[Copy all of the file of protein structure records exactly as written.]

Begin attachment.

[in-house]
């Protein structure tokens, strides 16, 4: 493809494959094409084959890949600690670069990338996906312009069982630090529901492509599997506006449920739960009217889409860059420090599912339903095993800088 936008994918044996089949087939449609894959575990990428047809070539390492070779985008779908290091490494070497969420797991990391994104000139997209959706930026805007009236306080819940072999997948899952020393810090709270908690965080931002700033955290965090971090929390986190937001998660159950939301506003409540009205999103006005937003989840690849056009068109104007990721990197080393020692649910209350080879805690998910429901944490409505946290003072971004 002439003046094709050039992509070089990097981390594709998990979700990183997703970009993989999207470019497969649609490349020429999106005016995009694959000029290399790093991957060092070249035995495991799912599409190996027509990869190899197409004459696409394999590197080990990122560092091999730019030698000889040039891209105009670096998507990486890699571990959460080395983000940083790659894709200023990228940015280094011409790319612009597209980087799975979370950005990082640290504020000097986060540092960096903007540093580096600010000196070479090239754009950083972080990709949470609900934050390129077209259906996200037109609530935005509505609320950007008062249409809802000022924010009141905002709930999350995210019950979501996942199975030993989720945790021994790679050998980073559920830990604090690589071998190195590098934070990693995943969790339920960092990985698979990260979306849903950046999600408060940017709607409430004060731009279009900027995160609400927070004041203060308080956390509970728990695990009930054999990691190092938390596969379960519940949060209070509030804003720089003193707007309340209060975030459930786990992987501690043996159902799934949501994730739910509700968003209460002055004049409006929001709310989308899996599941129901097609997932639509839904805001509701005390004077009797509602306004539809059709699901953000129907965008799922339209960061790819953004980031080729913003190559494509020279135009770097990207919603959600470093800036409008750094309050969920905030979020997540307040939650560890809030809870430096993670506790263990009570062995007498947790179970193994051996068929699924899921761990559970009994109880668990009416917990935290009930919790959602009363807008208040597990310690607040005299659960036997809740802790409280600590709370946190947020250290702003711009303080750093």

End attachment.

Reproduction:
[in-house]
């Protein structure tokens, strides 16, 4: 493809494959094409084959890949600690670069990338996906312009069982630090529901492509599997506006449920739960009217889409860059420090599912339903095993800088 936008994918044996089949087939449609894959575990990428047809070539390492070779985008779908290091490494070497969420797991990391994104000139997209959706930026805007009236306080819940072999997948899952020393810090709270908690965080931002700033955290965090971090929390986190937001998660159950939301506003409540009205999103006005937003989840690849056009068109104007990721990197080393020692649910209350080879805690998910429901944490409505946290003072971004 002439003046094709050039992509070089990097981390594709998990979700990183997703970009993989999207470019497969649609490349020429999106005016995009694959000029290399790093991957060092070249035995495991799912599409190996027509990869190899197409004459696409394999590197080990990122560092091999730019030698000889040039891209105009670096998507990486890699571990959460080395983000940083790659894709200023990228940015280094011409790319612009597209980087799975979370950005990082640290504020000097986060540092960096903007540093580096600010000196070479090239754009950083972080990709949470609900934050390129077209259906996200037109609530935005509505609320950007008062249409809802000022924010009141905002709930999350995210019950979501996942199975030993989720945790021994790679050998980073559920830990604090690589071998190195590098934070990693995943969790339920960092990985698979990260979306849903950046999600408060940017709607409430004060731009279009900027995160609400927070004041203060308080956390509970728990695990009930054999990691190092938390596969379960519940949060209070509030804003720089003193707007309340209060975030459930786990992987501690043996159902799934949501994730739910509700968003209460002055004049409006929001709310989308899996599941129901097609997932639509839904805001509701005390004077009797509602306004539809059709699901953000129907965008799922339209960061790819953004980031080729913003190559494509020279135009770097990207919603959600470093800036409008750094309050969920905030979020997540307040939650560890809030809870430096993670506790263990009570062995007498947790179970193994051996068929699924899921761990559970009994109880668990009416917990935290009930919790959602009363807008208040597990310690607040005299659960036997809740802790409280600590709370946190947020250290702003711009303080750093």